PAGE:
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Firefighters battling fully involved blaze at south Vancouver sawmill

CBC News
January 19, 2018
Category: Company & Business News
Region: Canada, Canada West

Vancouver firefighters are on scene battling a fully involved fire at Mainland Sawmills on Yukon Street near Kent Avenue in south Vancouver. Thick smoke can be seen in the area and fire boats have been deployed along the Fraser River. More to come…

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Building Forest Policy for British Columbians Without Catering to Foreign Interests

Truck Loggers Association
January 18, 2018
Category: Company & Business News
Region: Canada, Canada West

Vancouver – BC needs to change its perspective on softwood lumber trade with the US to better support the provincial forest industry. “Looking at everything through a US trade lens stops us getting to the heart of forest policy issues in BC,” said David Elstone, TLA Executive Director. “We can’t have frank conversations about forest policy, regulations and initiatives because we’re always looking over our shoulder at the US.” The report on the Contractor Sustainability Review led by George Abbott is due later this month and the TLA wants to make sure forest industry and government are in a position to act on its recommendations. “BC provincial governments have modified forest policy and regulation to assuage U.S. interests more than once. …which resulted in sweeping changes to BC’s timber harvesting rights and stumpage systems,” said Elstone. “Unfortunately, those changes ended up negatively affecting BC’s timber harvesting contractors and rural communities.”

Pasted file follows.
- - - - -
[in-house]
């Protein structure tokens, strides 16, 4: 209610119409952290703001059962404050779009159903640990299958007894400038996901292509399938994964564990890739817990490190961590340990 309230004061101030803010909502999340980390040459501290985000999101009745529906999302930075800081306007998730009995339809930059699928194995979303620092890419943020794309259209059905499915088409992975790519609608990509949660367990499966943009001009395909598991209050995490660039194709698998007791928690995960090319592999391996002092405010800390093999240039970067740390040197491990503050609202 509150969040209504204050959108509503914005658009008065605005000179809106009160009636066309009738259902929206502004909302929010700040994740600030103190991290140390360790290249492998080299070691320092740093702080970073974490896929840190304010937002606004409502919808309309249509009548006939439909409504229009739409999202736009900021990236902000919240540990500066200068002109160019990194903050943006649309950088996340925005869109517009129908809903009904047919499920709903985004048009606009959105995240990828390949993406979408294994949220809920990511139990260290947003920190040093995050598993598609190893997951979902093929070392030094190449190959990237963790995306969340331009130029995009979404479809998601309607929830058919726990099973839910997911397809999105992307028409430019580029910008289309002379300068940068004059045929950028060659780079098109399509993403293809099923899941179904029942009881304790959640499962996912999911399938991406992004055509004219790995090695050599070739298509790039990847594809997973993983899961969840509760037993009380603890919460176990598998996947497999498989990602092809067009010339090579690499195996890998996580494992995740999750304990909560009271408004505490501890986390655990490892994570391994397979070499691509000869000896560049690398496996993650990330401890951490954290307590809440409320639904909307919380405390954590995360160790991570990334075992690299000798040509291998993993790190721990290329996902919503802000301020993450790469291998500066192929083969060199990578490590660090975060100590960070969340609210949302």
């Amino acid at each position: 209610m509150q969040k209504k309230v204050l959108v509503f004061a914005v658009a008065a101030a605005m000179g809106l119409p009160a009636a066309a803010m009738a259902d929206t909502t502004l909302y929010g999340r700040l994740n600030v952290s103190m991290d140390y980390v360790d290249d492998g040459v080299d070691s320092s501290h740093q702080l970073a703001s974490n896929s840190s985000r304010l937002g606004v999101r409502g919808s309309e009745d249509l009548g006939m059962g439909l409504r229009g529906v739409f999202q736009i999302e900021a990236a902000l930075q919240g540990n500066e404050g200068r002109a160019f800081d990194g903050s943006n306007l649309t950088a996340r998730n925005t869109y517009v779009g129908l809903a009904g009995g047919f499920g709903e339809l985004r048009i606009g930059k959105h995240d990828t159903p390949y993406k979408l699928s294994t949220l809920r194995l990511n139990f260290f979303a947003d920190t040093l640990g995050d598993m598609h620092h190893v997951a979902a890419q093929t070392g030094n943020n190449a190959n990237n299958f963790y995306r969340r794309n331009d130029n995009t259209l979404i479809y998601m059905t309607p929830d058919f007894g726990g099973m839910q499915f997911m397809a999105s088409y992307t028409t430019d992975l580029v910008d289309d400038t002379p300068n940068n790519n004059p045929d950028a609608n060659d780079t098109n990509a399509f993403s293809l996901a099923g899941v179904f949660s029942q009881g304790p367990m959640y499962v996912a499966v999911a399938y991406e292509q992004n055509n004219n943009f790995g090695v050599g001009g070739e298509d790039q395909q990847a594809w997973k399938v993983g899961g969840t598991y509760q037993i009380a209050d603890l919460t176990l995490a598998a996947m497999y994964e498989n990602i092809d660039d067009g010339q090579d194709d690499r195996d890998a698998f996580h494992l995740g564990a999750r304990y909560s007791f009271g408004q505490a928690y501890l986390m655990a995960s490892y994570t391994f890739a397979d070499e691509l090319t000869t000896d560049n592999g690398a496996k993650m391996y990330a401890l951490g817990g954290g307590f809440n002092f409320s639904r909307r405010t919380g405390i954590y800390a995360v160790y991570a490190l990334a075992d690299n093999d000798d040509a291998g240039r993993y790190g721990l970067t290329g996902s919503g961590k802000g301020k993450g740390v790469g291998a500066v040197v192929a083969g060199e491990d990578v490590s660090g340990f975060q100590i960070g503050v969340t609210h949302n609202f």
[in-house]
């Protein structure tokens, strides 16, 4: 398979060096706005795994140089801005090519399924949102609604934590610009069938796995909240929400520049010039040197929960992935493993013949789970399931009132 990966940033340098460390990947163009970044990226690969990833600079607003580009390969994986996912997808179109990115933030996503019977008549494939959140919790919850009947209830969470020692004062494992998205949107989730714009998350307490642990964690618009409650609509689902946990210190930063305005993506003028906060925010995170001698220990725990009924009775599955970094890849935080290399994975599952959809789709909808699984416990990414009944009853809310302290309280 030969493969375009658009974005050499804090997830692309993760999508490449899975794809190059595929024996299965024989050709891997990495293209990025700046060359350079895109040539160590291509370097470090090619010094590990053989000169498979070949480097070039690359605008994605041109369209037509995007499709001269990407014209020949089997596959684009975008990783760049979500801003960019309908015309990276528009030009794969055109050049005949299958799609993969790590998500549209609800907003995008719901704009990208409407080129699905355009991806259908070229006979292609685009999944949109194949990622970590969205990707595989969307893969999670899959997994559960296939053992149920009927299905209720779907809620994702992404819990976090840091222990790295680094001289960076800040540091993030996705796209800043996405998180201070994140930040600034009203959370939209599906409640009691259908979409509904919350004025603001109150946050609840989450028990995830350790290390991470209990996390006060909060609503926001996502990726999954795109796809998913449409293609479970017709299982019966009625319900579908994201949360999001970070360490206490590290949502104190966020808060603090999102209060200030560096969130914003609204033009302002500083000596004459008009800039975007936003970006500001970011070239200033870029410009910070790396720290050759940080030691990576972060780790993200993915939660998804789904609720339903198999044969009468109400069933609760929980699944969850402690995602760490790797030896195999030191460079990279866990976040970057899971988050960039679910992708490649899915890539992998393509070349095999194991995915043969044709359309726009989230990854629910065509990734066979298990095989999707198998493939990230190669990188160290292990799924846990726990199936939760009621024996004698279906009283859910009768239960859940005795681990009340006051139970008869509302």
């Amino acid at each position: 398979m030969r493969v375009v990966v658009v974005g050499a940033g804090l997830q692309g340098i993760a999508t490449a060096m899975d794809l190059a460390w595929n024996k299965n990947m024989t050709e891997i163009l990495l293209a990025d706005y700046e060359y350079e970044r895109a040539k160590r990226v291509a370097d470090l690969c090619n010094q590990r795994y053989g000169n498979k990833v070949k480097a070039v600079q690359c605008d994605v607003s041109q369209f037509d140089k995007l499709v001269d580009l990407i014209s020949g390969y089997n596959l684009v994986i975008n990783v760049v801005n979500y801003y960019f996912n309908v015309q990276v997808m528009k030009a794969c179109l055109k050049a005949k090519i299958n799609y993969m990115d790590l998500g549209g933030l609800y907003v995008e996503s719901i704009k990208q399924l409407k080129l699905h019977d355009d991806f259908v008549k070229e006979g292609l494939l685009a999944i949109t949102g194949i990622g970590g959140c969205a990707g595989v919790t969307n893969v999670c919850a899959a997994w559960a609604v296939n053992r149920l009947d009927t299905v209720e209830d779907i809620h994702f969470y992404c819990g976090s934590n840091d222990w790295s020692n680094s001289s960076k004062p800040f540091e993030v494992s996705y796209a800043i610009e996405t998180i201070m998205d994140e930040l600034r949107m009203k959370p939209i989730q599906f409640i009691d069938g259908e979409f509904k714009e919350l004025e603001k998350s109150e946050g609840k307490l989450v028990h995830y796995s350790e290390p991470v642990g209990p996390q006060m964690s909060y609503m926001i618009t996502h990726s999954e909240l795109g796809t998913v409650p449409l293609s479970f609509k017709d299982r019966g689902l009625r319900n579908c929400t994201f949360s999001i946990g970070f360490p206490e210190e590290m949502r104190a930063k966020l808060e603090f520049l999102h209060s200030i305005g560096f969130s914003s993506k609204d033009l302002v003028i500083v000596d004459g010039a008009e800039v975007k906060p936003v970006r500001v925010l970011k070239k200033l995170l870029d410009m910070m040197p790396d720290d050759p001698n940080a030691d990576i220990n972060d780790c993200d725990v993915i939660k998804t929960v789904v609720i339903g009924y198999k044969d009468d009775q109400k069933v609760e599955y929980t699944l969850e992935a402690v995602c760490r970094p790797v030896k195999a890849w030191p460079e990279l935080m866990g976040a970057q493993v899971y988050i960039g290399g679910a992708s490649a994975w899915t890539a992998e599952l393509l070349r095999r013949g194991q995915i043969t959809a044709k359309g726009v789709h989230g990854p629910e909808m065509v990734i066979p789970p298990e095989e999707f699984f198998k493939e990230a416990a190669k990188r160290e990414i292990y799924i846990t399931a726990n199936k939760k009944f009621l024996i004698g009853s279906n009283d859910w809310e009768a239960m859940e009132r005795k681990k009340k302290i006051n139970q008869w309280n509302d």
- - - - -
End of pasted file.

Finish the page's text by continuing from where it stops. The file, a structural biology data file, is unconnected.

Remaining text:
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Horgan tells truck loggers he wants to reconnect communities with B.C. forestry industry

by Dirk Meissner
The Canadian Press in The Globe and Mail
January 18, 2018
Category: Company & Business News
Region: Canada, Canada West

John Horgan

Premier John Horgan says the relationship between British Columbia and the forest industry has fractured over outdated government policy that hurts communities and threatens many small business contractors. He told delegates at the Truck Loggers Association’s convention on Thursday that the once solid social contract between the industry, government and communities is in need of repairs. …”We want to try and reconnect the social licence that existed over the decades in B.C.,” he said. Horgan said previous Liberal government policy introduced in 2003 allowed forest companies to ship timber to mills of their choice. The result was industry bypassing communities and small contractors even though the timber is located close to their homes, he said. Horgan said he’s deeply concerned about increases in the export of raw logs from B.C. since the policy changes. “When we see raw log exports… rise from eight per cent in 2003 to 23 per cent last year, that raises questions.

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Government of Canada Takes Action to Support Innovation in British Columbia’s Forest Sector, Sustain Middle-class Jobs for Canadians

Natural Resources Canada
Cision Newswire
January 17, 2018
Category: Company & Business News
Region: Canada, Canada West

Jim Carr